With a lack of sleep or quality of sleep, your endocrine system is stressed and your entire body feels it, especially during and after your workouts. It’s during good-quality sleep that your hormones are in peak working and efficient order and are being delivered to all parts of your body to replenish them for the next day’s work. Growth hormone, the hormone from your pituitary gland, is primarily responsible for muscle growth and recuperation. When you are sleep deprived, the production of this muscle building hormone is greatly lessened which affects your body’s ability to fully recuperate and to perform.

As if this wasn’t enough, poor sleep habits can wreck your metabolism and increase the production of a stress hormone called cortisol. When more than normal cortisol is released, abnormal amounts of glucose enter your blood, your immune system is suppressed, and bone formation is decreased. Without getting complicated, your hormones regulate or greatly affect every single function in your body. When your body is over-taxed, your hormones get way out of whack and everything is effected in a not-so-good way. Lack of good quality sleep will cause the body to do things it’s not used to doing.

And what about your disposition? Can it go awry as well?

Disposition and mood

Oh yes. We’ve all had the experience of a bad night’s sleep and the drag of the day after.

Most people can recuperate fairly quickly after one night of poor sleep but when you string two or more together the compounding effects show up in our mood. Let’s just say we aren’t as likely to smile or be as happy to see someone as we usually are.

This disposition can be short-lived, but when a lack of sleep becomes the norm, a person’s bad mood can methodically become depression in a relatively short amount of time. The old saying, “Where the head goes, the body follows” holds true. The longer your thoughts and mood stay negative, the less active you’ll become, workouts will be missed, a once healthy diet gets replaced with drive up windows, and projects and work production can get bogged in the mud.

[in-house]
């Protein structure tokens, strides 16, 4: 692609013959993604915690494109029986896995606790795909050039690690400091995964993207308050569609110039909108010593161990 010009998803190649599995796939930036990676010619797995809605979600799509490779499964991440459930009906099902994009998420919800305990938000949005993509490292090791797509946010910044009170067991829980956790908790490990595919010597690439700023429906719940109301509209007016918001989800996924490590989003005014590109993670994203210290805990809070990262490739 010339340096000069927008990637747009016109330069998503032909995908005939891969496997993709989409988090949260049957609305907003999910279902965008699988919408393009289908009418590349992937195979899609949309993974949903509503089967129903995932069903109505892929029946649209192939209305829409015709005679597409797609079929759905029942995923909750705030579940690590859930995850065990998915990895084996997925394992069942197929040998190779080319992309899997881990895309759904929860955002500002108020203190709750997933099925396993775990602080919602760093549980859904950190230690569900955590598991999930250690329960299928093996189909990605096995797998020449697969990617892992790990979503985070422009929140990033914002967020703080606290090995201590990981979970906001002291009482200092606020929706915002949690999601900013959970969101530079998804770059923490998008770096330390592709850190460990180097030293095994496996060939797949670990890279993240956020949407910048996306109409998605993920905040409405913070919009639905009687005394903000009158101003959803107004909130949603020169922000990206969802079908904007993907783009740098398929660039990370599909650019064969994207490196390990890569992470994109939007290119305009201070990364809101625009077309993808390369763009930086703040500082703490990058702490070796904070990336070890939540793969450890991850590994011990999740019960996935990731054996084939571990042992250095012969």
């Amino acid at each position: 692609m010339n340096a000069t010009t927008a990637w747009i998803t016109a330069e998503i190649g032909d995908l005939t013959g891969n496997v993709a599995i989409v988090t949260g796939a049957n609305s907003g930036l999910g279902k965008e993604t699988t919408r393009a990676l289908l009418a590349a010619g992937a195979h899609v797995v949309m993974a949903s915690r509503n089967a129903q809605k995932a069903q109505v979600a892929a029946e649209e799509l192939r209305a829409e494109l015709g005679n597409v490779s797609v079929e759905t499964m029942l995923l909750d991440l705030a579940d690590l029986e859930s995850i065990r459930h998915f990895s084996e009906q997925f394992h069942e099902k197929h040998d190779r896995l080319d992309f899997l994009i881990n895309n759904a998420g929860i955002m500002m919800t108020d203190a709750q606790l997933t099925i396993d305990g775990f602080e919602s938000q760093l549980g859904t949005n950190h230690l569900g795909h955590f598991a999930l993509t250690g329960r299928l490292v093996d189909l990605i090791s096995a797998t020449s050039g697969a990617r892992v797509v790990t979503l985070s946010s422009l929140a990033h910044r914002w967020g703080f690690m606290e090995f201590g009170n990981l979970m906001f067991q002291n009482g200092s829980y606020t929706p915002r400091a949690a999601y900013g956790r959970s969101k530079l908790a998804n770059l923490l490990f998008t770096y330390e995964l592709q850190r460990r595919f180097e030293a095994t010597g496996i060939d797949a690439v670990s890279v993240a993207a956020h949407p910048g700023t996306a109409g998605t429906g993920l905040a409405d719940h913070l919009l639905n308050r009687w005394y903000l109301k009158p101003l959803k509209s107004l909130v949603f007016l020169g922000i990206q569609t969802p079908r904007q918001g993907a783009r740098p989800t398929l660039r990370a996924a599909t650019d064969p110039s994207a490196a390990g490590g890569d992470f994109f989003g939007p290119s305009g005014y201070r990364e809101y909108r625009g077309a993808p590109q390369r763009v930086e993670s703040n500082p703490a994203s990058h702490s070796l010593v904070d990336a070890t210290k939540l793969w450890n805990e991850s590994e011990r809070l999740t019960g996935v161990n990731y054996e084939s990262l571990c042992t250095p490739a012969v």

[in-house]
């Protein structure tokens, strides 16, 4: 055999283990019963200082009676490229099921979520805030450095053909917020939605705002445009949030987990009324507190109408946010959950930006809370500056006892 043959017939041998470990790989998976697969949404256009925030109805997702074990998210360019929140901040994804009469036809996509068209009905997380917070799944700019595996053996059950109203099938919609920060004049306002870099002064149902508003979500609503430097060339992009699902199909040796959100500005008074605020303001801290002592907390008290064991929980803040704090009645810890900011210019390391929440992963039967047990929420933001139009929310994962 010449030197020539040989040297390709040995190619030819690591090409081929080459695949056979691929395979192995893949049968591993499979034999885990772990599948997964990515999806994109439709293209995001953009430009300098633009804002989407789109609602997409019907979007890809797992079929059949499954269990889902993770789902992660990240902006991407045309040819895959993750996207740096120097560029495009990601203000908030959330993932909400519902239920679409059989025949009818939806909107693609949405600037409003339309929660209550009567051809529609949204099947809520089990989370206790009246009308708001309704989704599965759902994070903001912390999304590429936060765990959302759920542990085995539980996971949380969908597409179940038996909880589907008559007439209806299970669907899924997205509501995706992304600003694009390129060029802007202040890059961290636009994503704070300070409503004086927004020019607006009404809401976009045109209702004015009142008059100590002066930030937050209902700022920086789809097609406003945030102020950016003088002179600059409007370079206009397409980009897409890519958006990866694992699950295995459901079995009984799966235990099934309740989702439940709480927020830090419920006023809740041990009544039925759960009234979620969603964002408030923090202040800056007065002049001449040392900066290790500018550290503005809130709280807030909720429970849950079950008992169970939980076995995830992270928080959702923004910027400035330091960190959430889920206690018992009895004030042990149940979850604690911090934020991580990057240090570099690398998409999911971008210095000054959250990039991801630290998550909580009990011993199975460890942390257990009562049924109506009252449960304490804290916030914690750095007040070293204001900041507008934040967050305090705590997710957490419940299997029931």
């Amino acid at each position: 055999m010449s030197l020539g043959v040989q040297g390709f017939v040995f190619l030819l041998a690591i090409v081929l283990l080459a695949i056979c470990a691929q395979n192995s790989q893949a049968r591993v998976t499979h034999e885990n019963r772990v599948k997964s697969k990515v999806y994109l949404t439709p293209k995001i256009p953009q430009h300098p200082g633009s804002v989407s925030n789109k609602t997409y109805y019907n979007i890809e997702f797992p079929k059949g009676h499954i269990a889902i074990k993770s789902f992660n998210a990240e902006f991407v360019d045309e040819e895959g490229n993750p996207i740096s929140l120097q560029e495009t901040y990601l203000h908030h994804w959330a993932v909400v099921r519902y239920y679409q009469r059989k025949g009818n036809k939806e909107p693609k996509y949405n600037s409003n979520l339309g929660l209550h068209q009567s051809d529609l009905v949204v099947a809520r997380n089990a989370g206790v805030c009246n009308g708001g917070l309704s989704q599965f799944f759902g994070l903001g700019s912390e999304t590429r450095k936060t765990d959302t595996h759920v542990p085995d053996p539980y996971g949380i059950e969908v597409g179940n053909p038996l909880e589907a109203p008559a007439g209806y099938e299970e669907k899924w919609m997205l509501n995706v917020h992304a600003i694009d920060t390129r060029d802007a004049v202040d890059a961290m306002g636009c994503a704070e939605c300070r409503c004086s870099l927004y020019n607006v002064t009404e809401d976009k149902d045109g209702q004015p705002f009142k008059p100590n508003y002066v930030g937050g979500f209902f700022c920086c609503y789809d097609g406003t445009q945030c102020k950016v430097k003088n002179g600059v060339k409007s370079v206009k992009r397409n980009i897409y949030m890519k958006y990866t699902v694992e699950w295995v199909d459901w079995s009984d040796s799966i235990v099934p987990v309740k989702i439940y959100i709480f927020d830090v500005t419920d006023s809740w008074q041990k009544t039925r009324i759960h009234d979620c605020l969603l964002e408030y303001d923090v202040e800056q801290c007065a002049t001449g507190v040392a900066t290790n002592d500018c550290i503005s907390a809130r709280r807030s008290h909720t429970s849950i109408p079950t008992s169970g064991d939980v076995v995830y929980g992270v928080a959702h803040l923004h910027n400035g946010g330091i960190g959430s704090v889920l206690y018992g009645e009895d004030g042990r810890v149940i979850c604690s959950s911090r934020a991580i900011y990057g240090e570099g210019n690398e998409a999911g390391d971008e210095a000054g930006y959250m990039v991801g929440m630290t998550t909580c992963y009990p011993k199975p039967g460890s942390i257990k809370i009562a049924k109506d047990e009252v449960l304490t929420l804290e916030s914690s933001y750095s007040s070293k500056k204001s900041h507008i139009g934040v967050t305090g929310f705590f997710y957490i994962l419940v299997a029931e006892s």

Just like the rest of your body, your brain needs sleep so it too can have a break, recuperate from the normal stresses of life, and feel free to do what it wants for a change.

Looking for the fountain of youth

There are millions of people in this world looking tirelessly for the fountain of youth. They spend countless days and hours on their workouts, they repeatedly place their hopes on the latest and greatest supplements, and they do their best to eat like a champion; all in the effort of staying and looking young. Although these things are indeed essential to obtain ultimate fitness, their effectiveness is dependent on one supplement you can’t find in any store: A good night’s sleep.

When your well rested, your muscles and your heart wake up ready to take on another workout, your hormones have you at even keel, and you might not even get mad when someone is bigger, faster, or stronger than you.



Please note that the information provided in the Polar Blog articles cannot replace individual advice from health professionals or physicians. Please consult your physician before starting a new fitness program.

In the spotlight

Bobby Whisnand

Bobby Whisnand

Bobby Whisnand is a keynote speaker, personal trainer, exercise therapist, author, and corporate wellness program developer. Over his 26 years in the fitness industry, he has designed fitness programs for over 6,600 patients from all areas of medicine and has given over 500 presentations on fitness, heart health, and motivation.